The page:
Cell phones: The next great software driver
First PCs, then servers and later the Internet drove our fundamental digital technology. Now cell phones are at the heart of every technology company’s plans.
One of the advantages of my being so delayed in writing up press interviews is that notes can be spread out on a large table and literally looked at top-down. When I recently assembled six months’ worth of information from dozens of companies, several trends materialized that weren’t previously obvious. In particular, it’s astounding how many hardware, semiconductor, and software companies are gearing their offerings towards the cell phone handset and portable Mobile Internet Devices (MIDs) market. With this segment in mind, new, refined technologies emerge such as: virtualization-ready lightweight OS hypervisors, Size, Weight and Power (SWaP), and secure operating systems with information assurance. These technologies are all hugely important in personal communications, financial transactions, medical devices with record storage/retrieval, and defense systems. Here’s a sample of some of these software announcements and how they are driving the next wave of the cell phone and overall embedded markets.
Intel and Wind River
The August 31, 2009 issue of Fortune magazine highlights the growing battle between smartphone giants Research in Motion (BlackBerry) and Apple (iPhone) with a market that, according to analyst firm IDC, was 1.19 billion handsets strong in 2008, of which 13 percent (155 million) were smartphones. IDC predicts that by 2013, 14 percent of the 1.4 billion handset market will be smartphones. Think of every smartphone as having more than the capabilities of your desktop computer plus a three-day battery life. The technology required to make this possible is awesome.
I believe Intel acquired Wind River Systems to gain a foothold in this market by figuring the operating system could help supplant ARM and Freescale SoCs by making painless the abstracted transition to Intel’s x86-inspired Atom CPU. (See my “MIDs course correction: Intel buys Wind River” writeup in the Military Embedded Systems June edition at mil-embedded.com/articles/id/?4025.) This idea of using software to leverage IC sockets is gaining momentum. Mentor Graphics recently made several acquisitions geared to keep the company’s EDA tools and Nucleus RTOS firmly focused on the cell phone and MIDs market.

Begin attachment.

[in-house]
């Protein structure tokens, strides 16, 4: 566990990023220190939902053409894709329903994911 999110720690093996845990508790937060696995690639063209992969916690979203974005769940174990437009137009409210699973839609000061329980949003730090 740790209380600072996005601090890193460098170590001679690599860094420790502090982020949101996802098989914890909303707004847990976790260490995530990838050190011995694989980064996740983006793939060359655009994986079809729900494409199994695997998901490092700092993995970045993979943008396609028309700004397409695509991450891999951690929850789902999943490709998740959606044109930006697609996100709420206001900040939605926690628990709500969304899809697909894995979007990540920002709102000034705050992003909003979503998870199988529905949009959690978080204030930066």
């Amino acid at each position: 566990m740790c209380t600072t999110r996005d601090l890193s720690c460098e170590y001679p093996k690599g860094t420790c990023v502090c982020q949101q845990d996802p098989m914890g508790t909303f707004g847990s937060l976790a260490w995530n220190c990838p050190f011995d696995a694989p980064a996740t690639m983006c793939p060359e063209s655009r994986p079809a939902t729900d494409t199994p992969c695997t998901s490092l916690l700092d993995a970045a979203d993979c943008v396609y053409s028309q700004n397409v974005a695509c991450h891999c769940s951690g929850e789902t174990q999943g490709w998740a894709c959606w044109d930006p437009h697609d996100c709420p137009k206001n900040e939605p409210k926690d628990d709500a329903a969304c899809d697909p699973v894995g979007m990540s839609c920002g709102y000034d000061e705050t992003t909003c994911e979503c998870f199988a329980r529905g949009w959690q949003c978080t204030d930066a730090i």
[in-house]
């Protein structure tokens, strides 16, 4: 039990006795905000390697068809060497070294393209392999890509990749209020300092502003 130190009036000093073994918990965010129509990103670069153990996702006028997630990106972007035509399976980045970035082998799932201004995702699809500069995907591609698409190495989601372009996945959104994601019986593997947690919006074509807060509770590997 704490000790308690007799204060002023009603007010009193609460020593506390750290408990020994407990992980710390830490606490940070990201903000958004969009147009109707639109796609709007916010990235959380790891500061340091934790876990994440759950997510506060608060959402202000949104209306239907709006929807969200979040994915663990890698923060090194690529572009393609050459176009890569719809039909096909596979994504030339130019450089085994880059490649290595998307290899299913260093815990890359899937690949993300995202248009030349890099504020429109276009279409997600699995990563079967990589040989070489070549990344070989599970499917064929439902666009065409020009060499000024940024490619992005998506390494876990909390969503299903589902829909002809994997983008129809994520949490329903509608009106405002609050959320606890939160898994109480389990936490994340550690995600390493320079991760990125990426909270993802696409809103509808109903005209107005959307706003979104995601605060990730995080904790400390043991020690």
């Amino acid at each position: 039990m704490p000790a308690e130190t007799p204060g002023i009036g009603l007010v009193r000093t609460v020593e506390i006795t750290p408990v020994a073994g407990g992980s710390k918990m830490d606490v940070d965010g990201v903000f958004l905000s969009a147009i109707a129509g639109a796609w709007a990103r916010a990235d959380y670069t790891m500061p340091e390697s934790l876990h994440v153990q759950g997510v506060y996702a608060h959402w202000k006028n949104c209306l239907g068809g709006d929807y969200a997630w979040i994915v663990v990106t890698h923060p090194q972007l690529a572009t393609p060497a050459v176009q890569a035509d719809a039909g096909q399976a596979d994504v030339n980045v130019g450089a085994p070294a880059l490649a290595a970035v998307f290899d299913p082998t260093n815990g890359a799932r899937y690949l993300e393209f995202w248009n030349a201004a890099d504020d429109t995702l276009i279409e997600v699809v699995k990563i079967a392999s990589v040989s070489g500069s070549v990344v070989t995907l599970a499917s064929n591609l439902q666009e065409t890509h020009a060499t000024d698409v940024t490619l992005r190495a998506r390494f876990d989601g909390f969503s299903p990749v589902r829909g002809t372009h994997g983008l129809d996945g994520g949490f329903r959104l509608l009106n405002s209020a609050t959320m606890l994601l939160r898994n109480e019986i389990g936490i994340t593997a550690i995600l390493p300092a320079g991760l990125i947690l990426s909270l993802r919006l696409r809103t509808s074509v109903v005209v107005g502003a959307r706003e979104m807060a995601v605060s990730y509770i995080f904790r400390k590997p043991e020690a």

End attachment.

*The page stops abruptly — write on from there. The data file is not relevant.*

Mentor’s acquisitions galore
By acquiring Embedded Alley Solutions, Mentor Graphics combines “Embedded Alley’s Android and Linux products and services with the Mentor Graphics Nucleus Real-Time Operating System (RTOS), tools and middleware,” said the July 30, 2009 press release. Mentor Graphics can now provide device manufacturers with all the software they need to build their products, while the company’s August 18, 2009 acquisition of LogicVision makes Built-In Self Test (BIST) capabilities possible for advanced SoC designs with logic, memory, and high-speed analog SERDES. Mentor Graphics’ Hank Andray, business unit director of their embedded systems division, sees Android as the User Interface (UI) springboard into a plethora of MIDs. Also, Mentor Graphics’ Vista platform (no relation to Microsoft’s product) is a power modeling tool clearly targeting low-power, handheld devices such as cell phones. It’s not too hard to envision Nucleus or Android powering other display-oriented embedded devices besides cell phones.
One might think that a lightweight OS such as Nucleus would fare better than the perceived “heavy” VxWorks from Wind River. Not so, says Warren Kurisu, senior director of VxWorks product management at Wind River. The current 6.7 version is modular and scalable, making it ideal for smartphones and other MIDs. Its footprint can be reduced to a mere 50 KB, though it appears the company hasn’t won many “feature phone” designs in awhile. Instead, the company is focusing more on bolting VxWorks to the new Wind River Hypervisor (June 2009) to enable multicore designs and multi-OS virtualization – the same vision shared by Mentor with Nucleus, Linux, and Android.
It’s OK to be secure
Open Kernel Labs, a company known for its OKL4 embedded hypervisor used in more than 300 million cell phones, is also onboard with the concept of a partitioned OS that runs virtualized applications on top of a single- or multicore CPU. But recently, OK Labs announced that the precursor of their Secure HyperCell Technology has completed “formal verification” and “mathematical proof of correctness of OS/hypervisor kernel” by NITCA (Australia’s Information and Communications Technology Research Centre of Excellence).
While OKL4 was always secure enough to prevent priority inversions or rogue applications from spilling between handset partitions, it’s entirely conceivable that OK Labs could achieve the government’s rigid EAL 7 NIAP Common Criteria certification. This is something achieved by no other operating system on the planet, much less one designed for use in cell phones and MIDs. The significance for handsets is bulletproof secure financial transactions and record retrieval, or just mission- and safety-critical computing in the palm of your hand rivaling desktop systems.
Software as drivers
The aforementioned announcements are but a handful aimed at cell phones and MIDs. Add in Samplify, Synopsis/Synplicity, Open Silicon, LynuxWorks, and others and the trend is clear: Those portable, handheld wonderblocks are driving the pace of innovation for the entire embedded community.
Chris A. Ciufo